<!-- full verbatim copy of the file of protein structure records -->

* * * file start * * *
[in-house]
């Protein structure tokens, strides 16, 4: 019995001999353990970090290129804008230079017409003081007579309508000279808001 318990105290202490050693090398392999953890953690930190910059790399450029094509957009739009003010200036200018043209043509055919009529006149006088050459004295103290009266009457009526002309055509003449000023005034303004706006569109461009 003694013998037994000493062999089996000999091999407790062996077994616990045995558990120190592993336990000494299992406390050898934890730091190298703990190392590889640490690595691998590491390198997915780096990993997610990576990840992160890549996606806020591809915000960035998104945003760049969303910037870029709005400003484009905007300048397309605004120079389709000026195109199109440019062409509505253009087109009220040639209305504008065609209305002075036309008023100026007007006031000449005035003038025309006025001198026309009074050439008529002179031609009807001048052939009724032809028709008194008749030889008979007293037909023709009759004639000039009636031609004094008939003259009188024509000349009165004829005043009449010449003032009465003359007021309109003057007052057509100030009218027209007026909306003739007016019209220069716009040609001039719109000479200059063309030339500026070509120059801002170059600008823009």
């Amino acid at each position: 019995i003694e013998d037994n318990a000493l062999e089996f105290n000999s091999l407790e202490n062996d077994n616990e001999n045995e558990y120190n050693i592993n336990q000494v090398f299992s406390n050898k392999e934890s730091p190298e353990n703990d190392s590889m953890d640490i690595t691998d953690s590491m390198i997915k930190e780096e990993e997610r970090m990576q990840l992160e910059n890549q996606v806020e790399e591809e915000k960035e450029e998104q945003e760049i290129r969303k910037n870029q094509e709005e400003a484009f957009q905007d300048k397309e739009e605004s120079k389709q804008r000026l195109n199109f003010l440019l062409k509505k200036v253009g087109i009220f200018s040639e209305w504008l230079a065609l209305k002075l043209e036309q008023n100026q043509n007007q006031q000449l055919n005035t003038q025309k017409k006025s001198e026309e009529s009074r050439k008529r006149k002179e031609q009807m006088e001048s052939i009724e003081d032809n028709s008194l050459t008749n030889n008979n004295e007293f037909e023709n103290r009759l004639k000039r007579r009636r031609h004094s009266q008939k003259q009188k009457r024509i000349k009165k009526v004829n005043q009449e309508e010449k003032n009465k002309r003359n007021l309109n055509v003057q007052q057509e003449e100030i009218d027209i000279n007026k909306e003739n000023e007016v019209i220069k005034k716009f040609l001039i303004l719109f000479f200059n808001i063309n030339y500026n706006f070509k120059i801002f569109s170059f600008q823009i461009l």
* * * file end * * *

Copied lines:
[in-house]
């Protein structure tokens, strides 16, 4: 019995001999353990970090290129804008230079017409003081007579309508000279808001 318990105290202490050693090398392999953890953690930190910059790399450029094509957009739009003010200036200018043209043509055919009529006149006088050459004295103290009266009457009526002309055509003449000023005034303004706006569109461009 003694013998037994000493062999089996000999091999407790062996077994616990045995558990120190592993336990000494299992406390050898934890730091190298703990190392590889640490690595691998590491390198997915780096990993997610990576990840992160890549996606806020591809915000960035998104945003760049969303910037870029709005400003484009905007300048397309605004120079389709000026195109199109440019062409509505253009087109009220040639209305504008065609209305002075036309008023100026007007006031000449005035003038025309006025001198026309009074050439008529002179031609009807001048052939009724032809028709008194008749030889008979007293037909023709009759004639000039009636031609004094008939003259009188024509000349009165004829005043009449010449003032009465003359007021309109003057007052057509100030009218027209007026909306003739007016019209220069716009040609001039719109000479200059063309030339500026070509120059801002170059600008823009």
């Amino acid at each position: 019995i003694e013998d037994n318990a000493l062999e089996f105290n000999s091999l407790e202490n062996d077994n616990e001999n045995e558990y120190n050693i592993n336990q000494v090398f299992s406390n050898k392999e934890s730091p190298e353990n703990d190392s590889m953890d640490i690595t691998d953690s590491m390198i997915k930190e780096e990993e997610r970090m990576q990840l992160e910059n890549q996606v806020e790399e591809e915000k960035e450029e998104q945003e760049i290129r969303k910037n870029q094509e709005e400003a484009f957009q905007d300048k397309e739009e605004s120079k389709q804008r000026l195109n199109f003010l440019l062409k509505k200036v253009g087109i009220f200018s040639e209305w504008l230079a065609l209305k002075l043209e036309q008023n100026q043509n007007q006031q000449l055919n005035t003038q025309k017409k006025s001198e026309e009529s009074r050439k008529r006149k002179e031609q009807m006088e001048s052939i009724e003081d032809n028709s008194l050459t008749n030889n008979n004295e007293f037909e023709n103290r009759l004639k000039r007579r009636r031609h004094s009266q008939k003259q009188k009457r024509i000349k009165k009526v004829n005043q009449e309508e010449k003032n009465k002309r003359n007021l309109n055509v003057q007052q057509e003449e100030i009218d027209i000279n007026k909306e003739n000023e007016v019209i220069k005034k716009f040609l001039i303004l719109f000479f200059n808001i063309n030339y500026n706006f070509k120059i801002f569109s170059f600008q823009i461009l």